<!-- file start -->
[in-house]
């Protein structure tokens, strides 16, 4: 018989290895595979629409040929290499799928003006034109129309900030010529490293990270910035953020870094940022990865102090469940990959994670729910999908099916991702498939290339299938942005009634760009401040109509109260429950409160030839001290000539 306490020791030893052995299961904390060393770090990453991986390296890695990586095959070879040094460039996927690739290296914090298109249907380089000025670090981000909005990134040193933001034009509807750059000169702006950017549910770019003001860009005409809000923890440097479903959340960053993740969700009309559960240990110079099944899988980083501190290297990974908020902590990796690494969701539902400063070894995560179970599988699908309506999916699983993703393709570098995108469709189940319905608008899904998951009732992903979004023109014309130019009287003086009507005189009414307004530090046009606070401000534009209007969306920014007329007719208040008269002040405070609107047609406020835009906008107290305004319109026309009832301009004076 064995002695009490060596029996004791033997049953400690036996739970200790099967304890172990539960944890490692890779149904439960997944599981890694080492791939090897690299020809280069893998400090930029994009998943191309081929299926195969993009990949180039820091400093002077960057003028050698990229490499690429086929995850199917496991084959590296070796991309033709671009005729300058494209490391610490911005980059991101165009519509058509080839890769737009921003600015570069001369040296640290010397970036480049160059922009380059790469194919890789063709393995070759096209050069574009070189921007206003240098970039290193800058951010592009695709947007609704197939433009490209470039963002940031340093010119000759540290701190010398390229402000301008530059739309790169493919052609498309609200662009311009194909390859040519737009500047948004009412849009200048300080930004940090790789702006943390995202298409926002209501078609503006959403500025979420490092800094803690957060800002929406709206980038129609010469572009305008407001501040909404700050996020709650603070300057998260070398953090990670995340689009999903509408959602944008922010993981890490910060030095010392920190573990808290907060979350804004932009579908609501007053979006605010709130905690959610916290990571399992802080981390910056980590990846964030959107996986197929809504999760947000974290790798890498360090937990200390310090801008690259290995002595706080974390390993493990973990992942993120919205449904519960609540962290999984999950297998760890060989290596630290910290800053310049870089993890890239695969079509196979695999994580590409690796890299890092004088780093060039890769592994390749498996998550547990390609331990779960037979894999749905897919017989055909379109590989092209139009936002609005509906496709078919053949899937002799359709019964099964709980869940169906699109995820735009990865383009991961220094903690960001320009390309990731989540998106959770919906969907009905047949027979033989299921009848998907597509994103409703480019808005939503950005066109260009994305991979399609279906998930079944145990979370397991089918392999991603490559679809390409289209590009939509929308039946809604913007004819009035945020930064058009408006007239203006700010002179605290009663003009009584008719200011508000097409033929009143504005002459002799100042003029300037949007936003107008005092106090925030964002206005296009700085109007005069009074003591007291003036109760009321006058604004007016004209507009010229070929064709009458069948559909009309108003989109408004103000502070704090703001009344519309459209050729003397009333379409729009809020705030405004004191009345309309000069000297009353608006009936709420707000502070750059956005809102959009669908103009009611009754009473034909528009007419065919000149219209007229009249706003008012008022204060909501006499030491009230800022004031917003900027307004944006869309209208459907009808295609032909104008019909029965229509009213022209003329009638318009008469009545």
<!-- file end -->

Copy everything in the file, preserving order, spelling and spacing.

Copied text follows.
[in-house]
């Protein structure tokens, strides 16, 4: 018989290895595979629409040929290499799928003006034109129309900030010529490293990270910035953020870094940022990865102090469940990959994670729910999908099916991702498939290339299938942005009634760009401040109509109260429950409160030839001290000539 306490020791030893052995299961904390060393770090990453991986390296890695990586095959070879040094460039996927690739290296914090298109249907380089000025670090981000909005990134040193933001034009509807750059000169702006950017549910770019003001860009005409809000923890440097479903959340960053993740969700009309559960240990110079099944899988980083501190290297990974908020902590990796690494969701539902400063070894995560179970599988699908309506999916699983993703393709570098995108469709189940319905608008899904998951009732992903979004023109014309130019009287003086009507005189009414307004530090046009606070401000534009209007969306920014007329007719208040008269002040405070609107047609406020835009906008107290305004319109026309009832301009004076 064995002695009490060596029996004791033997049953400690036996739970200790099967304890172990539960944890490692890779149904439960997944599981890694080492791939090897690299020809280069893998400090930029994009998943191309081929299926195969993009990949180039820091400093002077960057003028050698990229490499690429086929995850199917496991084959590296070796991309033709671009005729300058494209490391610490911005980059991101165009519509058509080839890769737009921003600015570069001369040296640290010397970036480049160059922009380059790469194919890789063709393995070759096209050069574009070189921007206003240098970039290193800058951010592009695709947007609704197939433009490209470039963002940031340093010119000759540290701190010398390229402000301008530059739309790169493919052609498309609200662009311009194909390859040519737009500047948004009412849009200048300080930004940090790789702006943390995202298409926002209501078609503006959403500025979420490092800094803690957060800002929406709206980038129609010469572009305008407001501040909404700050996020709650603070300057998260070398953090990670995340689009999903509408959602944008922010993981890490910060030095010392920190573990808290907060979350804004932009579908609501007053979006605010709130905690959610916290990571399992802080981390910056980590990846964030959107996986197929809504999760947000974290790798890498360090937990200390310090801008690259290995002595706080974390390993493990973990992942993120919205449904519960609540962290999984999950297998760890060989290596630290910290800053310049870089993890890239695969079509196979695999994580590409690796890299890092004088780093060039890769592994390749498996998550547990390609331990779960037979894999749905897919017989055909379109590989092209139009936002609005509906496709078919053949899937002799359709019964099964709980869940169906699109995820735009990865383009991961220094903690960001320009390309990731989540998106959770919906969907009905047949027979033989299921009848998907597509994103409703480019808005939503950005066109260009994305991979399609279906998930079944145990979370397991089918392999991603490559679809390409289209590009939509929308039946809604913007004819009035945020930064058009408006007239203006700010002179605290009663003009009584008719200011508000097409033929009143504005002459002799100042003029300037949007936003107008005092106090925030964002206005296009700085109007005069009074003591007291003036109760009321006058604004007016004209507009010229070929064709009458069948559909009309108003989109408004103000502070704090703001009344519309459209050729003397009333379409729009809020705030405004004191009345309309000069000297009353608006009936709420707000502070750059956005809102959009669908103009009611009754009473034909528009007419065919000149219209007229009249706003008012008022204060909501006499030491009230800022004031917003900027307004944006869309209208459907009808295609032909104008019909029965229509009213022209003329009638318009008469009545």